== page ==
That is the burden that has to be met before we deny someone's religious liberty in the United States.



posted on Aug, 18 2010 @ 04:47 PM
link   
reply to post by Gorman91
 



maybe you don't know, but Islamic leaders like an Imam are suppose to be politicians as well as priests.


Funny, I thought religious leaders were supposed to be concerned with spirituality and their religion's dogma not politics. Seeing as politics are an artificial creation and don't have much to do with one's spirituality.

Our planet would be much better served if all religious leaders stuck to their area of expertise as this Imam is.



posted on Aug, 18 2010 @ 04:57 PM
link   
reply to post by misinformational
 


Islam is more than a spiritual path. That's the point. It asks you to conform through personal jihad (not violent) into the ideal Muslim. I mean, that's the basics of the religion. Conform to the ideal Muslim Muhammad said to be. Do explain, how is politics not related?


reply to post by AceWombat04
 


reply to post by americandingbat
 



Well there in which lies my primary concern. To condemn so much on such a wide variety of things, then not a specific example, makes me wonder. If the Catholic church is asked to condemn the Sudan Christians for their use of child soldiers and they do not, but they condemn many other things, that's a problem. Likewise, to condemn so much but not speak of one example is a major problem.

Primarily, it is the authority of religious leaders to condemn anybody who seeks violence, elected or not. This does not mean act violently to those people. It means disagree with them. You can, very much so, condemn an elected government for acting evilly. In the situation of Israel and Gaza, where both elected governments commit murder, the words for the situation are simple. Don't do it. He can't say that because they are elected? He has a responsibility to condemn those of his own religion that act so wrongly.



posted on Aug, 18 2010 @ 05:02 PM
link   

Originally posted by Gorman91
reply to post by AceWombat04
 

reply to post by ~Lucidity
 



The Imam refused to talk or politicize the Israeli-Gaza issue. The main issue is that where he should have called for peace he refused to comment. That's the main suspicion. As one sees in numerous other religious facilities, one bad egg can spawn many bad people.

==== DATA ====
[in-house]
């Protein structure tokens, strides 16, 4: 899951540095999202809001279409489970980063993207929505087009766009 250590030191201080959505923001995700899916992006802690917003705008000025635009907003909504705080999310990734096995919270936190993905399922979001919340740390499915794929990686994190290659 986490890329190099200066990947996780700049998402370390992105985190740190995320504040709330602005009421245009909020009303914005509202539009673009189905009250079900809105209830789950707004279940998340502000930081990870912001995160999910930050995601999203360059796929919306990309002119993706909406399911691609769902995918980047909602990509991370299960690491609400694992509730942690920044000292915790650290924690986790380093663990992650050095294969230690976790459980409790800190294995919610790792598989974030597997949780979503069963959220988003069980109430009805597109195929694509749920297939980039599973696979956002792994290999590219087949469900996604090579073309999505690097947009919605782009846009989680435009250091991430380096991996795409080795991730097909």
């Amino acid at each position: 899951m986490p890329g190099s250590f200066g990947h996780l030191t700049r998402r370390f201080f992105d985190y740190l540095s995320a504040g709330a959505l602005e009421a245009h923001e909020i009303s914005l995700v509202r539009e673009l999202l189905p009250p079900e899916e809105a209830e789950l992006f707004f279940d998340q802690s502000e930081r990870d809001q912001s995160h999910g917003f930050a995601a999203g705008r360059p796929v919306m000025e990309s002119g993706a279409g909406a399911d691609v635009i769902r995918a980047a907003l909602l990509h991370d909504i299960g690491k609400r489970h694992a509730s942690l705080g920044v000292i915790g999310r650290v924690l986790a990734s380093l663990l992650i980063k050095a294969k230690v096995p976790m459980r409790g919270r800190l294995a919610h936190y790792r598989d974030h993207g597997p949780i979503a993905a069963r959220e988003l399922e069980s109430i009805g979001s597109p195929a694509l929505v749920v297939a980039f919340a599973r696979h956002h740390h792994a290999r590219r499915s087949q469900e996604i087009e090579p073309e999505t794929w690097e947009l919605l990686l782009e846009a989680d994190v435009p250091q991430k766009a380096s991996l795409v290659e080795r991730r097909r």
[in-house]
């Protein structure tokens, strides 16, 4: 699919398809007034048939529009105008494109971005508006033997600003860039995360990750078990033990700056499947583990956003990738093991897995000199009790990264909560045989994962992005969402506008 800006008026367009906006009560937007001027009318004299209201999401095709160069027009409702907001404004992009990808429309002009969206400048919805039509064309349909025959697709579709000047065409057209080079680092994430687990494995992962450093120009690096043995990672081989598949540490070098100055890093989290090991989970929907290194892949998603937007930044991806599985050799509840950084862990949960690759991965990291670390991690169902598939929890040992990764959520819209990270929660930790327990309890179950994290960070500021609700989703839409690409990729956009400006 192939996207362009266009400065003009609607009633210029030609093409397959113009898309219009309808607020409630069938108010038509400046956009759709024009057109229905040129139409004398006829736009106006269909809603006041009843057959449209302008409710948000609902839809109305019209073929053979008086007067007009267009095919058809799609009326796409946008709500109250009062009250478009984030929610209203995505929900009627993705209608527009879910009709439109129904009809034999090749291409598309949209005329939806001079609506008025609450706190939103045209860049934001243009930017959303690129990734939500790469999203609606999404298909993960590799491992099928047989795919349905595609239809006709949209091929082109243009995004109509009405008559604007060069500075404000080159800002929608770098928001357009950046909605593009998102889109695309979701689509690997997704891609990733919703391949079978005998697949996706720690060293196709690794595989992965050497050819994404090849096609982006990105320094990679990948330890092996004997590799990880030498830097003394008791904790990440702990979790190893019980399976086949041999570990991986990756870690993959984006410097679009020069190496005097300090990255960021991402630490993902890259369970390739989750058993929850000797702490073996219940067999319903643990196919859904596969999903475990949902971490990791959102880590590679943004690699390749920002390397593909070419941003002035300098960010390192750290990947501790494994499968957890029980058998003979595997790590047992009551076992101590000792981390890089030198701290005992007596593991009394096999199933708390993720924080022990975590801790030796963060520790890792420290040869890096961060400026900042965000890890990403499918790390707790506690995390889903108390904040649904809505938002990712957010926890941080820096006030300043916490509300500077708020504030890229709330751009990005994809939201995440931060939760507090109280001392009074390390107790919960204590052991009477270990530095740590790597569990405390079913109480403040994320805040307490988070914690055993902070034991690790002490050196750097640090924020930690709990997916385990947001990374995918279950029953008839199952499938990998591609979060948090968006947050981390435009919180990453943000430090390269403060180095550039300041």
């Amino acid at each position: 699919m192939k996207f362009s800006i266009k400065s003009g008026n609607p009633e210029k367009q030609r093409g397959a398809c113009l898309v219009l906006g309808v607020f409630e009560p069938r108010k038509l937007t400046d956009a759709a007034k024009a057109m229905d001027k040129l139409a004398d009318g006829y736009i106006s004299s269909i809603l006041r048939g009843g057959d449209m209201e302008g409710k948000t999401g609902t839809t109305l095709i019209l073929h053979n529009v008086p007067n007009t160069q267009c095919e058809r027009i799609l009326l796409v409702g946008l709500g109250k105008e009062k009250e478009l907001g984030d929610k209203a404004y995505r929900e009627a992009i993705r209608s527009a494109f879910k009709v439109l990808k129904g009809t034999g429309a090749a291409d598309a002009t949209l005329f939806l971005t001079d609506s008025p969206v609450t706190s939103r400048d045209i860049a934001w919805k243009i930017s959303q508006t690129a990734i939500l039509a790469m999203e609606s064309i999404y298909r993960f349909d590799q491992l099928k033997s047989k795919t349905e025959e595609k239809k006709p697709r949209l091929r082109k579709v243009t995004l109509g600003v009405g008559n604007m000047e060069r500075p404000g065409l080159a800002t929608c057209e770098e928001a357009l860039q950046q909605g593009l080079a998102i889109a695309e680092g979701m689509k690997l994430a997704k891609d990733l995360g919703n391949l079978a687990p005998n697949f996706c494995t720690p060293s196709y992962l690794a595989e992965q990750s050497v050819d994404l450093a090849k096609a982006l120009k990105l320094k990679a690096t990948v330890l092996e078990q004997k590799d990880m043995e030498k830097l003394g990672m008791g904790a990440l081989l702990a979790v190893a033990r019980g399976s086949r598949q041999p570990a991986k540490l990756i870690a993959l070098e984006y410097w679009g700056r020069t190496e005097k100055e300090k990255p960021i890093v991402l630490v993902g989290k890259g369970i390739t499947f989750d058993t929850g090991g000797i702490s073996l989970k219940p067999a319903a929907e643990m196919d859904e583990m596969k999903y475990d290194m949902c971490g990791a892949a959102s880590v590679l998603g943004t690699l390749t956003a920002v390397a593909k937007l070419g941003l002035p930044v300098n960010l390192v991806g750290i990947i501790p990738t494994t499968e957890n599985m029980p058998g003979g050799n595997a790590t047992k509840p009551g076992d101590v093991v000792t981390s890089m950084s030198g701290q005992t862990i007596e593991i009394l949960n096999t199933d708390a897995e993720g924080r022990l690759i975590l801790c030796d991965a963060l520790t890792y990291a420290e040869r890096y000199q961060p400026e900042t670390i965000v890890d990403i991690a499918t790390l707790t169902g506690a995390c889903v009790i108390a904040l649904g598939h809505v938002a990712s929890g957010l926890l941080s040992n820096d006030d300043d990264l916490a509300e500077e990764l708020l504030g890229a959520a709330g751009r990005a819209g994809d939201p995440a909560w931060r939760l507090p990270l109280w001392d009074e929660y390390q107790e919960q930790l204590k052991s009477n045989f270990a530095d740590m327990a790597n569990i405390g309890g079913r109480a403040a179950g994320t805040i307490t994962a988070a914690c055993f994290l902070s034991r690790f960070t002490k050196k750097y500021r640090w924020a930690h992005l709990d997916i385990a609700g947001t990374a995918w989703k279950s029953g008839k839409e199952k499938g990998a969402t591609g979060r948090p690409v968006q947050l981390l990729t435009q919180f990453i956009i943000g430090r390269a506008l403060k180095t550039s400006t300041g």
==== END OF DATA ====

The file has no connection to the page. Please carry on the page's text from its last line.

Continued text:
Is it something a Christian leader would be required to speak up on?

I don't know of any Christian leaders that are required to speak on political issues - like you are suggesting this guy does.

Just curious. Believe in a level playing field.



posted on Aug, 18 2010 @ 05:05 PM
link   
reply to post by Gorman91
 


I don't know him or his mind, and therefore can't defend or justify his choice of words, or his decisions on what he does and does not comment upon. How he chooses to conduct his responsibilities as a religious leader, so long as he does not cause or incite violence or break any laws, isn't really any of my business. I can personally disagree with him, or even find his lack of comment suspicious, but again, that isn't my purpose or point here. Ultimately, all I'm concerned with are facts and factual questions, personally.

Such as: "Is there any proof that he or his community incites, condones, or plans violence or violent radicalization of those who would patronize this center?" If the answer is yes, then absolutely lawful action should be taken. If the answer is no, then I'm at a loss as to the basis for opposition to its existence.

That's all I'm saying.



posted on Aug, 18 2010 @ 05:11 PM
link   
reply to post by Annee
 


To treat all religions as the same is blatantly ignorant. Some religions demand more than others. But at the end of the day, if you are asked your opinion on something that is obviously evil and you refuse to comment, something is wrong.

That said, Islam is very demanding. Hell I was very interested in it a ways back. Not like joining it or anything. Just interested in how it worked. It is a life style. A planned way to live every aspect of life. Some religions are that demanding, like Confucianism. Others are less demanding, like Buddhism. Some are really lazy, like Christianity. Believe, talk about it, and pray. No religion is equal nor the same. They are different in every way and form. and then have variants within the religion advocating different scales of that.

reply to post by AceWombat04
 


Like I said a loooong way back. Let him speak. But the second he incites something, he's out. What this is now talking about is if he is truthful or not in his claims to be a peaceful man and a good man. So far, I've seen evidence putting him dead center in nowhere-vile. Nothing says he's good. Nothing says he's evil. Some things say he is biased. That is all I'm saying.



posted on Aug, 18 2010 @ 05:13 PM
link   
reply to post by Gorman91
 



Islam is more than a spiritual path. That's the point. It asks you to conform through personal jihad (not violent) into the ideal Muslim. I mean, that's the basics of the religion. Conform to the ideal Muslim Muhammad said to be. Do explain, how is politics not related?


Just replace Muhammad with Jesus and Missions for Jihad and *poof* Christianity.

And all of what you've said constitutes the principles of a particular religion that its practitioner is expected to follow. Not necessarily the affair's of a state (politics).

Politics is defined as follows: